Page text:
What to include on your CV? What information can go on your CV? What information should a CV include?
Normally these would be your name, address, date of birth (although with age discrimination laws now in force this isn’t essential), telephone number and email.
Many people forget to put in this crucial information – such oversight is not excusable and will cost you a job when a potential employer cannot contact you!
Education and qualifications
The detail that is included depends on where you are in your career.
Recent graduates who have not had much work experience should include; their degree subject and university, plus A levels and GCSEs or equivalents. Mention grades unless poor!
For people who have had significant work experience, education, qualifications and courses need to be included, but will not be the focus of the CV. These may appear after the work experience section and will not go into the detail of grades, university and topics covered.
- Use action words such as developed, planned and organised.
- Relate the skills to the job. A finance job will involve numeracy, analytical and problem solving skills so focus on these whereas for a marketing role you would place a bit more emphasis on persuading and negotiating skills.
Interests and achievements
- Keep this section short and to the point.
- Bullets can be used to separate interests into different types: sporting, creative etc.
- Don’t use the old boring cliches here: “socialising with friends”.
- Don’t put too many passive, solitary hobbies (reading, watching TV, stamp collecting) or you may be perceived as lacking people skills.
- Show a range of interests to avoid coming across as narrow: if everything centres on the sport they may wonder if you could hold a conversation with a client who wasn’t interested in the sport.
- Hobbies that are a little out of the ordinary can help you to stand out from the crowd: Some books suggest skydiving or mountaineering as showing a sense of wanting to stretch yourself and an ability to rely on yourself in demanding situations, however, some recruiters suggest that these types of hobbies make you sound immature and dangerous.
- Any interests relevant to the job are worth mentioning: current affairs if you wish to be a journalist, a fantasy share portfolio if you want to work in finance.
- Any evidence of leadership is important to mention: captain or coach of a sports team, course representative, chair of a student society, scout leader.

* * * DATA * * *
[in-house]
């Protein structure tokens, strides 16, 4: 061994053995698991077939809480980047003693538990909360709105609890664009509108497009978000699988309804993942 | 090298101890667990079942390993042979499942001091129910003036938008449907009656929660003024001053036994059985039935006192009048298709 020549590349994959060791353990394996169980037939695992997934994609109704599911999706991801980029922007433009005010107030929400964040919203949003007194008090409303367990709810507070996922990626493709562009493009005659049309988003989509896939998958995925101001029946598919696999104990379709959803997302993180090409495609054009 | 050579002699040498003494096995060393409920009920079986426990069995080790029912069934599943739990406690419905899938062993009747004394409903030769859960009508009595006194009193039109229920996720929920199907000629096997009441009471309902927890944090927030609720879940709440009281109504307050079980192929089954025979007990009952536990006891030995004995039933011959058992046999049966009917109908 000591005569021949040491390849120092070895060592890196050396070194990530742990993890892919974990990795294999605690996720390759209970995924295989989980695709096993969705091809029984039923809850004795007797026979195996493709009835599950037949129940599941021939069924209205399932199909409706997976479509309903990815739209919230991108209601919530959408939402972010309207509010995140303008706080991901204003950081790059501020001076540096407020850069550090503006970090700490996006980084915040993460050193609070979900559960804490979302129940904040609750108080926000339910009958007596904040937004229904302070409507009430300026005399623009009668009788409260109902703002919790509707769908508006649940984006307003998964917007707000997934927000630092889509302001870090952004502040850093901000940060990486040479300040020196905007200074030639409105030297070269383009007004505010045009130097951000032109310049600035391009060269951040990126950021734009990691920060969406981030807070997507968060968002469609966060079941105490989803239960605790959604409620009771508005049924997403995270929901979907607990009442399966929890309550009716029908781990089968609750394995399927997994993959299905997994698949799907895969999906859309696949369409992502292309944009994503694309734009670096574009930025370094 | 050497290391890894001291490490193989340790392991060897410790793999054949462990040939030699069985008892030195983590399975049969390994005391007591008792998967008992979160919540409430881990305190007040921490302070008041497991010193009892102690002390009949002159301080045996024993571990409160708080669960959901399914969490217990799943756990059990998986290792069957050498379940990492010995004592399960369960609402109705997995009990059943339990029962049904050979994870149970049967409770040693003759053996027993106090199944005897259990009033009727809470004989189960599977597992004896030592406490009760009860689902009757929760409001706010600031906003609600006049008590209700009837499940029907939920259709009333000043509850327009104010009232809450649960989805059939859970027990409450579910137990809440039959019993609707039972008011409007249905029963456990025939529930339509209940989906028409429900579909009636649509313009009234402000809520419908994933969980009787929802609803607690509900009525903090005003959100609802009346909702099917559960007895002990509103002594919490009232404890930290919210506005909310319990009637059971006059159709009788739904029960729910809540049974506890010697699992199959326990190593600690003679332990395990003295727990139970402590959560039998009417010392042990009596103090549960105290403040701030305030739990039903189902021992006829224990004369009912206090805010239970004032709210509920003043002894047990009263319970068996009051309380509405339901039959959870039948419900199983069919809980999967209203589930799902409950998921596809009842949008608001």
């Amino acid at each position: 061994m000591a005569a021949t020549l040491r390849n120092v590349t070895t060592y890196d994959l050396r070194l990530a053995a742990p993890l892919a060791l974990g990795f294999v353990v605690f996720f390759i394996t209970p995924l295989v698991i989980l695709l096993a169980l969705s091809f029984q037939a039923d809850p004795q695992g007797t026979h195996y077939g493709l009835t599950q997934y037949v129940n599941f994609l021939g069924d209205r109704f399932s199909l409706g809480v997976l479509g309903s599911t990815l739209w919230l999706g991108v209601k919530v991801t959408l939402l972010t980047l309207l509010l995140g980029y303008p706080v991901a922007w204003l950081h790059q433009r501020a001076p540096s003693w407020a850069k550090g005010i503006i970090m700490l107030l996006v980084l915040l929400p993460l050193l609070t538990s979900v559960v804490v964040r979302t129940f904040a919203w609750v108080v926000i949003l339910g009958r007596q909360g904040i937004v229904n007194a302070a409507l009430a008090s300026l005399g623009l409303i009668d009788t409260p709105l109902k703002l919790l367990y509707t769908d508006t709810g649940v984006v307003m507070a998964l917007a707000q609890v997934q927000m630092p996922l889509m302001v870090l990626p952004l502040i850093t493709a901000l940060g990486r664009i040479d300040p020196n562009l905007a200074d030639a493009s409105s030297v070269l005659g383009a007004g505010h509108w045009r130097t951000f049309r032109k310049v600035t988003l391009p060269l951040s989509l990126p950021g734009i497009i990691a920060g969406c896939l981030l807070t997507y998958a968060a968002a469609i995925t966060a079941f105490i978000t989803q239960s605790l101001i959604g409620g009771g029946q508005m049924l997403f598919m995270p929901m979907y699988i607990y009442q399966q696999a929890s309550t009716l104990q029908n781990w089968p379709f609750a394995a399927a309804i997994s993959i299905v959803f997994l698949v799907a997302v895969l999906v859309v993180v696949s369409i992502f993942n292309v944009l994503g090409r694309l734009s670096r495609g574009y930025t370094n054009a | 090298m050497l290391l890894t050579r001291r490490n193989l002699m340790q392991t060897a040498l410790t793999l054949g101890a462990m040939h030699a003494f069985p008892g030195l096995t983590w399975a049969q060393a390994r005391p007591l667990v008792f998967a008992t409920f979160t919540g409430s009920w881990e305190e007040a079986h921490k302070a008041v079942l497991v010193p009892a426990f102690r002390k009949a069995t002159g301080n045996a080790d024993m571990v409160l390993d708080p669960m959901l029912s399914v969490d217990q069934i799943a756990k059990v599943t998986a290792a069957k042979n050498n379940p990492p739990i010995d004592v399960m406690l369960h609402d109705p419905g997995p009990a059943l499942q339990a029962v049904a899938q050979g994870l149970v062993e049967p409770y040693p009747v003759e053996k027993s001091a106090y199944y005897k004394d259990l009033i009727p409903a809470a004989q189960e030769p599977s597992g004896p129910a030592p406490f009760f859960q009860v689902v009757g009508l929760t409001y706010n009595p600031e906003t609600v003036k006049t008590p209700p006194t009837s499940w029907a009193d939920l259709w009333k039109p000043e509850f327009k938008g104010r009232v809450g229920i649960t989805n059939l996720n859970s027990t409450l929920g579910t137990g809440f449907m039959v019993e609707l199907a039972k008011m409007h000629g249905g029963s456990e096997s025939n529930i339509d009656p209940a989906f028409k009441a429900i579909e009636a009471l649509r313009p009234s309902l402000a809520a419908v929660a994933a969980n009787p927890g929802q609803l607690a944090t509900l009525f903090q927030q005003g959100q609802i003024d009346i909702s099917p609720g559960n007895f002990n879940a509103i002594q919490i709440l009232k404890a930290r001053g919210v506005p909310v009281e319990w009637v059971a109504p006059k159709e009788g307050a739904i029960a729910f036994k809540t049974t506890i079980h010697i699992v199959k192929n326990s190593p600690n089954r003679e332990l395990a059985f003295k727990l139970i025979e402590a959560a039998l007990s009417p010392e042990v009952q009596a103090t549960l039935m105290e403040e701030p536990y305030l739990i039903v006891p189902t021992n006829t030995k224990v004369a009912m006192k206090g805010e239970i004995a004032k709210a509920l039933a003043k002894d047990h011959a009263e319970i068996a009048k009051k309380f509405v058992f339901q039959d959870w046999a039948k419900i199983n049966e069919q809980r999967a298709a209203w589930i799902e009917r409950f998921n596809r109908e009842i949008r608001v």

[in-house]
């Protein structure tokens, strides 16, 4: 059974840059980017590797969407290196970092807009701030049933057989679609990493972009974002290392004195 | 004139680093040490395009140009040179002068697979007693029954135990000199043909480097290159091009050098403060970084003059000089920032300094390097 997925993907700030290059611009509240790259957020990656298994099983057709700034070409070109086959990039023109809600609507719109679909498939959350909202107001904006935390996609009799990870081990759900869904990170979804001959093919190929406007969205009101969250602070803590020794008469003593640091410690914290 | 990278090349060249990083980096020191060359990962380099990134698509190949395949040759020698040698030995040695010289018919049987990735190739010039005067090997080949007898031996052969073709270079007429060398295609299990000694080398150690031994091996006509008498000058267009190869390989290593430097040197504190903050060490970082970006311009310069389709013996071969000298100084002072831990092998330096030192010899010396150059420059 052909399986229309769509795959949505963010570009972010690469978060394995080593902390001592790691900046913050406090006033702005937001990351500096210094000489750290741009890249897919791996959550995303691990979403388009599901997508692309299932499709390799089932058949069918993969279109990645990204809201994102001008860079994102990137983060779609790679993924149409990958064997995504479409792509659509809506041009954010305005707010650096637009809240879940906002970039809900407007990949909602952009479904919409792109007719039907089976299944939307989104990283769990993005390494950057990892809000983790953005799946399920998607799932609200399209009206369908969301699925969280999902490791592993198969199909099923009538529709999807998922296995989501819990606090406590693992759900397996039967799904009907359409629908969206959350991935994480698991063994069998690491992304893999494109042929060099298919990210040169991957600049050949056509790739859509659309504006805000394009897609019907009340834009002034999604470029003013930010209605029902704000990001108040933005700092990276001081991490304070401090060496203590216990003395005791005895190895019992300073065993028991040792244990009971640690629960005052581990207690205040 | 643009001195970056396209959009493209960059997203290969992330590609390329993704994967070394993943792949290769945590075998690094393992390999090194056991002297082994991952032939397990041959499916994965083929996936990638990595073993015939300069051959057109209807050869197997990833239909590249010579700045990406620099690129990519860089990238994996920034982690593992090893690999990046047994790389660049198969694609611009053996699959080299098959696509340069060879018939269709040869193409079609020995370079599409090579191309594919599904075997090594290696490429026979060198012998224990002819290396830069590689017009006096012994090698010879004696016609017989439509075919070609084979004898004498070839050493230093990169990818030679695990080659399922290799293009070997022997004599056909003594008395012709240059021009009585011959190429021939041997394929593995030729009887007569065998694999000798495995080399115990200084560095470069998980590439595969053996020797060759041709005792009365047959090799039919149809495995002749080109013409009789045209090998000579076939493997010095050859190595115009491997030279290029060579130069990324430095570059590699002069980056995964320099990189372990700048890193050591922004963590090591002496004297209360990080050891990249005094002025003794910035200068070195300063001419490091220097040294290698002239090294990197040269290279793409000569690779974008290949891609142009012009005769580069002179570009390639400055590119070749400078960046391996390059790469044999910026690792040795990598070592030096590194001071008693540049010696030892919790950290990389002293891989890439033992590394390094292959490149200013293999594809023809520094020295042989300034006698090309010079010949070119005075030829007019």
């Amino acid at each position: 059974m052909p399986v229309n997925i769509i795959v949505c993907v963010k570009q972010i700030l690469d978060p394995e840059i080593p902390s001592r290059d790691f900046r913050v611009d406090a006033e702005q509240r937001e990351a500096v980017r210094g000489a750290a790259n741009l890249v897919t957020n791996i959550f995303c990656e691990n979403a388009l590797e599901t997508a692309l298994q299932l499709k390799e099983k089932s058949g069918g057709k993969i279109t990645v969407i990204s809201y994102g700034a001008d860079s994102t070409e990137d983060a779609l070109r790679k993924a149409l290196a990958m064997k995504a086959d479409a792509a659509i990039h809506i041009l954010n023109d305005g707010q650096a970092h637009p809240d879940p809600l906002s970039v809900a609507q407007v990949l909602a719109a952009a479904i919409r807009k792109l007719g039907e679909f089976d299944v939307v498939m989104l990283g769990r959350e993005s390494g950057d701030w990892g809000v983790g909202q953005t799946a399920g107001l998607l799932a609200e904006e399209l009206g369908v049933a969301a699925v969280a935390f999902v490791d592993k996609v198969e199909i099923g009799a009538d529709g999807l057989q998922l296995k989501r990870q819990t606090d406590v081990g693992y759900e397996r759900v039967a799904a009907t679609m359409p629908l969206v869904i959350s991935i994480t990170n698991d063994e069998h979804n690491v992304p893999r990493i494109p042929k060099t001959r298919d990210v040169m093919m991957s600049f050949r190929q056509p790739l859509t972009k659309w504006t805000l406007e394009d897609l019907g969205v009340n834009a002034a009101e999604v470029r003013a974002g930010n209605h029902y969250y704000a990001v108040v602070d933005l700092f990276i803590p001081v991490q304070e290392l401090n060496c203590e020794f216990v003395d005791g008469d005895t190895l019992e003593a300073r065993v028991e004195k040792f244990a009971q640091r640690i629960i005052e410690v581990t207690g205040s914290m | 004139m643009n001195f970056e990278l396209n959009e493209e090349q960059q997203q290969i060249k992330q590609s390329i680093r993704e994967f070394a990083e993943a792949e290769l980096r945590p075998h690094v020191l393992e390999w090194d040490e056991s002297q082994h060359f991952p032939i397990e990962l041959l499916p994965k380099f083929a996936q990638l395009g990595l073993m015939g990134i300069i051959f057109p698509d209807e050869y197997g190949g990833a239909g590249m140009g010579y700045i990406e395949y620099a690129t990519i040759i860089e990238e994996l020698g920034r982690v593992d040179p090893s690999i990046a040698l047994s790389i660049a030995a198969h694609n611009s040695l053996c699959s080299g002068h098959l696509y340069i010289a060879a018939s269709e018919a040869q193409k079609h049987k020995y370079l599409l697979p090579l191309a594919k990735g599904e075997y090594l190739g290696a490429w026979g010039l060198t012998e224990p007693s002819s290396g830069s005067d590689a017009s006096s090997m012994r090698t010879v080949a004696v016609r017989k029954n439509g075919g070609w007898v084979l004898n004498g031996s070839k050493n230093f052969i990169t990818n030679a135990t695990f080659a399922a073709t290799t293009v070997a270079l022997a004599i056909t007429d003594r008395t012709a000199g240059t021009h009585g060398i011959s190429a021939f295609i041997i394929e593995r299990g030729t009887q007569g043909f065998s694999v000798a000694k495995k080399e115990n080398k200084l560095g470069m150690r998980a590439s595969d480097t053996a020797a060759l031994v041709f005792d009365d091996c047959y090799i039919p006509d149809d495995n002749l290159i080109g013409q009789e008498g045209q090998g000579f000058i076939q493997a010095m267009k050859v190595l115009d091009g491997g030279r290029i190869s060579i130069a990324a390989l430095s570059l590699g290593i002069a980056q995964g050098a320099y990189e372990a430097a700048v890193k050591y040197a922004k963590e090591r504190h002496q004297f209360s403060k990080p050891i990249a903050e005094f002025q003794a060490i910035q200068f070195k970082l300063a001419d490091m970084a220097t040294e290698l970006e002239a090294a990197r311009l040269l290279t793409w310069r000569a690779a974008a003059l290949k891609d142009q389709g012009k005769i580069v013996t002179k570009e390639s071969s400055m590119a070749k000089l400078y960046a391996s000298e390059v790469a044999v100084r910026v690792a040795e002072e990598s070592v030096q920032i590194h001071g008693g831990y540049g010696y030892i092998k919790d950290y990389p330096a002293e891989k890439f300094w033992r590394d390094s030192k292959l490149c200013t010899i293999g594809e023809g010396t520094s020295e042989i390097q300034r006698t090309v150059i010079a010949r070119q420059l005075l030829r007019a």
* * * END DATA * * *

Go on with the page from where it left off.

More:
- Anything showing evidence of employability skills such as team working, organising, planning, persuading, negotiating etc.
- The usual ones to mention are languages (good conversational French, basic Spanish), computing (e.g. “good working knowledge of MS Access and Excel, plus basic web page design skills” and driving (“full current clean driving licence”).
- If you have lots of relevant skills to offer or need to focus on your transferable skills, a skills-based CV may work for you
It is advisable not to mention referees in the CV. If you must mention it – say references available on request. This way when it comes time to take up references you will be able to select the most appropriate references and brief the references on what is required
Tailoring your CV
The order in which you present these, and the emphasis which you give to each one, will depend on what you are applying for and what you have to offer.
For example, a person looking to move into a new field will start with skills and emphasise any possible transferable skills from past experience.
If you are applying for more than one type of work, you should have a different CV tailored to each career area, highlighting different aspects of your skills and experience.
A personal profile at the start of the CV can be effective to help you to stand out from the crowd. If used, it needs to be original and well written. Don’t just use the usual hackneyed expressions: “I am an excellent communicator who works well in a team…” You will also need a covering letter to accompany your CV.